Travel Trends Have Been Affected by Millennials
Millennials have inspired and rocked changes in the tourism and hospitality industry around the world. Resulting in businesses being forced to adapt or become extinct.
Millennials are traveling more compared to previous generations. This might surprise people who still envision us as lazy and entitled teenagers. In fact, we are between the ages of 22 and 37. Now that we’re adults, Millennials have gained a reputation of being especially fearless, efficiency seeking, empowered Americans.
The tourism industry is one of the many industries that have begun to think outside the box. One such approach is creating new innovative concepts and designs to stay competitive.
Turns out, Millennials prefer vacationing in major metropolitan cities compared to the previously most popular beach destinations. Additionally, we’re applying pressure within hospitality to provide the best quality for its price.
We’re a group of consumers who value a good deal over brand loyalty. It’s our habit to check reviews and compare prices with a tap of our fingers. In order to avoid becoming a thing of the past, hotels have begun to come up with innovative ways to stay current and adapt to the demands of this generation.
Since Millennials continue to confuse and perplex our elders, there have been multiple studies about how we think and what we want. Hotels have joined in and found some surprising answers.
Forbes found in 2014, that females make 80% of travel decisions and contributed $125 billion in tourism. Additionally, in 2018, Bookings.com said this trend isn’t fading. They stated that, “Our research suggests that female solo travel is a phenomenon that is here to stay.”
Bookings.com aren’t the only ones who have realized that females aren’t going to let the men have all the fun. A new report on current and future Millennial travel explains that the Four Seasons in Riyadh and Hamilton Crown Plaza in D.C., have gone so far as creating female only floors which provide added security. While providing extra amenities like more hangers, flat irons, mini bars stocked with smoothies and complimentary nylons. (Yes, nylons….)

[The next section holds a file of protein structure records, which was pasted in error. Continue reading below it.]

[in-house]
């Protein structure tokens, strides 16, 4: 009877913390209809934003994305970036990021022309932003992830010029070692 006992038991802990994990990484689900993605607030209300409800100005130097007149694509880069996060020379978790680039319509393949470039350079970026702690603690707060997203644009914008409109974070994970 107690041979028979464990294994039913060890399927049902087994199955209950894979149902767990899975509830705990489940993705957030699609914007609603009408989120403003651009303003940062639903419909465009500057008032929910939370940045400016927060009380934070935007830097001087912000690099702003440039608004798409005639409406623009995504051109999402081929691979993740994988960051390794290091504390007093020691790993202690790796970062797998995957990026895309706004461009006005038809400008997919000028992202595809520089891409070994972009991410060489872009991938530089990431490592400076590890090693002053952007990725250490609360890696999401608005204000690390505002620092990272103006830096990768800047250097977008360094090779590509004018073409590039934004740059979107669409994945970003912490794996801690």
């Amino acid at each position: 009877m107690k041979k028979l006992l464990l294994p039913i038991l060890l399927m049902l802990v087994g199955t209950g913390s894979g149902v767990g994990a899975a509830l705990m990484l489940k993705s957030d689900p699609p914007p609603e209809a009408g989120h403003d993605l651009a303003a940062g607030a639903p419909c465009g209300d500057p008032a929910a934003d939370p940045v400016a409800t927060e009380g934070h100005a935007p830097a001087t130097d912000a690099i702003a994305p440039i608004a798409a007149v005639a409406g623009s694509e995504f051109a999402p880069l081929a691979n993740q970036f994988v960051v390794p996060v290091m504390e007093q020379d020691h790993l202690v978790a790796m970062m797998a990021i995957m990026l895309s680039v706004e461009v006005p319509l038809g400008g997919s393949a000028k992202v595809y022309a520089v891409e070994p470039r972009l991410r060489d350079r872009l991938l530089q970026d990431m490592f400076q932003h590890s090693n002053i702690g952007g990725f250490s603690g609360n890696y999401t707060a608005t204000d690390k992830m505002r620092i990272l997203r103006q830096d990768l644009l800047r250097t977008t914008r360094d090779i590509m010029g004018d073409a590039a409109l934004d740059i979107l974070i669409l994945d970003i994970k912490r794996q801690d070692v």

If that doesn’t excite you, what about having a smart mirror? Yes, I realize smart mirrors have been around for awhile, but this is different.
Mirror Image Hospitality has taken things to a new level. Introducing a full length mirror that doubles as a TV and virtual concierge platform. Guests can order room service, make special requests, and find recommendations for things to do or places to eat. They even provide local maps! Don’t worry though, at night it turns fully off so there’s no computer glow to keep you awake.
Hilton has gone even further by creating their own brand to appeal to the increased amount of Millennial travelers. They’ve named it Hilton Tru. The first Tru Hilton property opened in August 2017 and has now become the fastest growing brand in Hilton’s portfolio.
In order to distinguish itself from other more typical and traditional hotels, Hilton’s Tru doesn’t have any onsite restaurants. Instead, it has Eat & Sip, a 24 hour market full of local snacks and drinks along with free customizable breakfast.
No more awkward sitting areas in the lobby. Now they have pool and foosball tables or a variety of board games. However, they also incorporated quieter nooks to work with USB outlets, free wireless printing and coffee (yessss coffee!).
While Airbnb’s sales continue to grow, surprisingly, full service hotels and resorts still dominate Millennials preferred accommodation type. A preference hotels are fighting to keep. One such favorable benefit of travel Millennials have reported is getting to know the local culture and meeting new people.
Hotels have an advantage over the solitude of Airbnb’s by having onsite lounges and rooftop bars. Travelers enjoy mingling while sipping on drinks illuminated from underneath by the lighted bar. Another option is enjoying free wifi and coffee in the working nooks located in the lobbies.
New Check In Methods
After dissecting the feedback from their younger, opinionated customers, hotels are doing away with some of the standard expectations. For instance, one way is eliminating front desks replacing them with kiosks in the hopes of avoiding long check in lines and general lobby confusion. But don’t worry security isn’t an issue with smart elevators that deliver guests only to their floors.
All these changes make me want to book a flight just to check out all the new amenities. What about you?